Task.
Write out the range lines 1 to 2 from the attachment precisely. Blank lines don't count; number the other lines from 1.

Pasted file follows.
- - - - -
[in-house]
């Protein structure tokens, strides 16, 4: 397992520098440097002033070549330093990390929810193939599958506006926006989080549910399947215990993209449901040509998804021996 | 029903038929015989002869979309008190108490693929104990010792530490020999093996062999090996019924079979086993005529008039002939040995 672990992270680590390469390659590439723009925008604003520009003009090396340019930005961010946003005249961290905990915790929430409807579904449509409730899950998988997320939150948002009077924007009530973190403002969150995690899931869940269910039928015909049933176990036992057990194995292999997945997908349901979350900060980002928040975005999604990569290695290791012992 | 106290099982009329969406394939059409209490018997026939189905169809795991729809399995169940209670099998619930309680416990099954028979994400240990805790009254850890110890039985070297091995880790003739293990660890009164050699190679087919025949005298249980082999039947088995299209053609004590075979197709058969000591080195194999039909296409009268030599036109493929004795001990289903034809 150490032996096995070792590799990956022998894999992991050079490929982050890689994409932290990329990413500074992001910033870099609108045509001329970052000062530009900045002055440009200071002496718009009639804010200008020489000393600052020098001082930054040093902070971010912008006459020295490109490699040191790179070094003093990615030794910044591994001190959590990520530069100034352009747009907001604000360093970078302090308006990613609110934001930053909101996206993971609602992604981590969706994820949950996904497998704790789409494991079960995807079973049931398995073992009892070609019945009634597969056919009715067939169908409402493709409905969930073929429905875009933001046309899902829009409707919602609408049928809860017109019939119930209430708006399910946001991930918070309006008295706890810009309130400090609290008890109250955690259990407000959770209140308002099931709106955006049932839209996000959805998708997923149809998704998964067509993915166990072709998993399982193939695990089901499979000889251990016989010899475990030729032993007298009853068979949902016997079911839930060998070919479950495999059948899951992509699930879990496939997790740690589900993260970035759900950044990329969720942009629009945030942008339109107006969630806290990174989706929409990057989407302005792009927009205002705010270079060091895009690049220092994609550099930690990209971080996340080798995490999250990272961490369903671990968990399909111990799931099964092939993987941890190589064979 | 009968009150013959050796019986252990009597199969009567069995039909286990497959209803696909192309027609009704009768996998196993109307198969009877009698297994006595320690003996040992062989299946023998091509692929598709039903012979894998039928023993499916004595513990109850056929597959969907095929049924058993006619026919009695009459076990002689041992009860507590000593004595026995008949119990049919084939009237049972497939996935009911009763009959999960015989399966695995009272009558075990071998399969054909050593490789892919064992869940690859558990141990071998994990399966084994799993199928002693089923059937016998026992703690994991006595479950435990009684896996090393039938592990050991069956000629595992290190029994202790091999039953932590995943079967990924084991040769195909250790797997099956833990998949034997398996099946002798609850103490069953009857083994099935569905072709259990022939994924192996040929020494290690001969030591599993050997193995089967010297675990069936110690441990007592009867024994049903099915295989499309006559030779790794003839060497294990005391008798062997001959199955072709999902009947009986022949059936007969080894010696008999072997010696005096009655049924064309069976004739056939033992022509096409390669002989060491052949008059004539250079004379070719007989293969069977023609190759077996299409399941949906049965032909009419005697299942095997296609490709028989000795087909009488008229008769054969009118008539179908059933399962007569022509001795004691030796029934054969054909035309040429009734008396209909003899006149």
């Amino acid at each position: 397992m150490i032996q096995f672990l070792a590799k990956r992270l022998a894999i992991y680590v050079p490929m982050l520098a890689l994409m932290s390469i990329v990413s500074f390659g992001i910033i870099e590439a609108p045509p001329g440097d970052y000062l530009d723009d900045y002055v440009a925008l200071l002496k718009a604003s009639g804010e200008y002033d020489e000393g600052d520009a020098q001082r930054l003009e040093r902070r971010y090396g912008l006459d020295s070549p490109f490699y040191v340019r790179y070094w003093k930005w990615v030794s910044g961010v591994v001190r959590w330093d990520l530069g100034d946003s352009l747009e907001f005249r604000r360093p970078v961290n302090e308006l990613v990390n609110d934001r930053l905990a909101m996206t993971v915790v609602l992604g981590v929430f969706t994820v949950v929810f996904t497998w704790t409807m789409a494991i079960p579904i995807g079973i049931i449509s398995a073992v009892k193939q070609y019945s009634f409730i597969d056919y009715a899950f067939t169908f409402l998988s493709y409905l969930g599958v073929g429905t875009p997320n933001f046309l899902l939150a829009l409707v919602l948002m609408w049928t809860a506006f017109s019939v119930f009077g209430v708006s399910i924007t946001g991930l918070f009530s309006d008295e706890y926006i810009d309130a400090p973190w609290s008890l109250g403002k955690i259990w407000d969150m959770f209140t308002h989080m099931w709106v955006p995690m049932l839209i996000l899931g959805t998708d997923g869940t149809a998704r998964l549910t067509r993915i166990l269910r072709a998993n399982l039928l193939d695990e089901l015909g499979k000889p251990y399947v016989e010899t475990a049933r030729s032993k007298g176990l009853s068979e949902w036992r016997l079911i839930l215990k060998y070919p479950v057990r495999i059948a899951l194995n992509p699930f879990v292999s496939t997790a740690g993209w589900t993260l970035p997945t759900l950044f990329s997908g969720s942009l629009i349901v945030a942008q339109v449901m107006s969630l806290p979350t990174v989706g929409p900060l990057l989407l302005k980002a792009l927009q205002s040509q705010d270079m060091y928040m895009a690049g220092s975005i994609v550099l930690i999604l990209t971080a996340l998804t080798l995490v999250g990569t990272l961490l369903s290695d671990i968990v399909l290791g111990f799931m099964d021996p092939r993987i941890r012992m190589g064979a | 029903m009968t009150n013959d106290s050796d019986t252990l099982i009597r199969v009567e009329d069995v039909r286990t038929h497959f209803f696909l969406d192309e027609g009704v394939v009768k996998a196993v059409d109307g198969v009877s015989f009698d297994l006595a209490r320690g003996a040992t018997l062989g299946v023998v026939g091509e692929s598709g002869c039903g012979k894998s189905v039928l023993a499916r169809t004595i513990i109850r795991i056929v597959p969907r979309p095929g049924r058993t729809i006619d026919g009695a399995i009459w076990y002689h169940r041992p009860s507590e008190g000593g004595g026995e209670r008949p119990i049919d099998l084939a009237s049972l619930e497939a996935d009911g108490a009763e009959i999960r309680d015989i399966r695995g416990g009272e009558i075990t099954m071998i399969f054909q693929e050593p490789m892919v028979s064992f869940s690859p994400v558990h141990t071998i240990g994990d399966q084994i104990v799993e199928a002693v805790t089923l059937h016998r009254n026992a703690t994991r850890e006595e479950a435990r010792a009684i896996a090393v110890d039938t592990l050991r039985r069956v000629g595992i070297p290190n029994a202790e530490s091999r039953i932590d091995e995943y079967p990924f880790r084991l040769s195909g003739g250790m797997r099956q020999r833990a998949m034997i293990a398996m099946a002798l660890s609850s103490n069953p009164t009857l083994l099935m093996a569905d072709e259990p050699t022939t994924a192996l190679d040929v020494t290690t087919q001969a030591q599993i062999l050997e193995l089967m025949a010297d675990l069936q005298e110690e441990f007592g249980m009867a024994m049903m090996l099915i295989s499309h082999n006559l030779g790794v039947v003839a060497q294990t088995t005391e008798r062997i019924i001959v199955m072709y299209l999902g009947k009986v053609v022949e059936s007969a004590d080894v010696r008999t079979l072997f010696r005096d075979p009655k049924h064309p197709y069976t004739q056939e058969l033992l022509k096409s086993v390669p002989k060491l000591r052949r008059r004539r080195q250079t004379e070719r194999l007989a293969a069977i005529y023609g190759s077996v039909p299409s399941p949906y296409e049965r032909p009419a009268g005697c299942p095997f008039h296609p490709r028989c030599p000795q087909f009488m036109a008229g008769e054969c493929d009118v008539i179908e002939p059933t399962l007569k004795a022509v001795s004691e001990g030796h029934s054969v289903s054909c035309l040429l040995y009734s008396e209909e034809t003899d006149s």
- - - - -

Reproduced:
[in-house]
């Protein structure tokens, strides 16, 4: 397992520098440097002033070549330093990390929810193939599958506006926006989080549910399947215990993209449901040509998804021996 | 029903038929015989002869979309008190108490693929104990010792530490020999093996062999090996019924079979086993005529008039002939040995 672990992270680590390469390659590439723009925008604003520009003009090396340019930005961010946003005249961290905990915790929430409807579904449509409730899950998988997320939150948002009077924007009530973190403002969150995690899931869940269910039928015909049933176990036992057990194995292999997945997908349901979350900060980002928040975005999604990569290695290791012992 | 106290099982009329969406394939059409209490018997026939189905169809795991729809399995169940209670099998619930309680416990099954028979994400240990805790009254850890110890039985070297091995880790003739293990660890009164050699190679087919025949005298249980082999039947088995299209053609004590075979197709058969000591080195194999039909296409009268030599036109493929004795001990289903034809 150490032996096995070792590799990956022998894999992991050079490929982050890689994409932290990329990413500074992001910033870099609108045509001329970052000062530009900045002055440009200071002496718009009639804010200008020489000393600052020098001082930054040093902070971010912008006459020295490109490699040191790179070094003093990615030794910044591994001190959590990520530069100034352009747009907001604000360093970078302090308006990613609110934001930053909101996206993971609602992604981590969706994820949950996904497998704790789409494991079960995807079973049931398995073992009892070609019945009634597969056919009715067939169908409402493709409905969930073929429905875009933001046309899902829009409707919602609408049928809860017109019939119930209430708006399910946001991930918070309006008295706890810009309130400090609290008890109250955690259990407000959770209140308002099931709106955006049932839209996000959805998708997923149809998704998964067509993915166990072709998993399982193939695990089901499979000889251990016989010899475990030729032993007298009853068979949902016997079911839930060998070919479950495999059948899951992509699930879990496939997790740690589900993260970035759900950044990329969720942009629009945030942008339109107006969630806290990174989706929409990057989407302005792009927009205002705010270079060091895009690049220092994609550099930690990209971080996340080798995490999250990272961490369903671990968990399909111990799931099964092939993987941890190589064979 | 009968009150013959050796019986252990009597199969009567069995039909286990497959209803696909192309027609009704009768996998196993109307198969009877009698297994006595320690003996040992062989299946023998091509692929598709039903012979894998039928023993499916004595513990109850056929597959969907095929049924058993006619026919009695009459076990002689041992009860507590000593004595026995008949119990049919084939009237049972497939996935009911009763009959999960015989399966695995009272009558075990071998399969054909050593490789892919064992869940690859558990141990071998994990399966084994799993199928002693089923059937016998026992703690994991006595479950435990009684896996090393039938592990050991069956000629595992290190029994202790091999039953932590995943079967990924084991040769195909250790797997099956833990998949034997398996099946002798609850103490069953009857083994099935569905072709259990022939994924192996040929020494290690001969030591599993050997193995089967010297675990069936110690441990007592009867024994049903099915295989499309006559030779790794003839060497294990005391008798062997001959199955072709999902009947009986022949059936007969080894010696008999072997010696005096009655049924064309069976004739056939033992022509096409390669002989060491052949008059004539250079004379070719007989293969069977023609190759077996299409399941949906049965032909009419005697299942095997296609490709028989000795087909009488008229008769054969009118008539179908059933399962007569022509001795004691030796029934054969054909035309040429009734008396209909003899006149």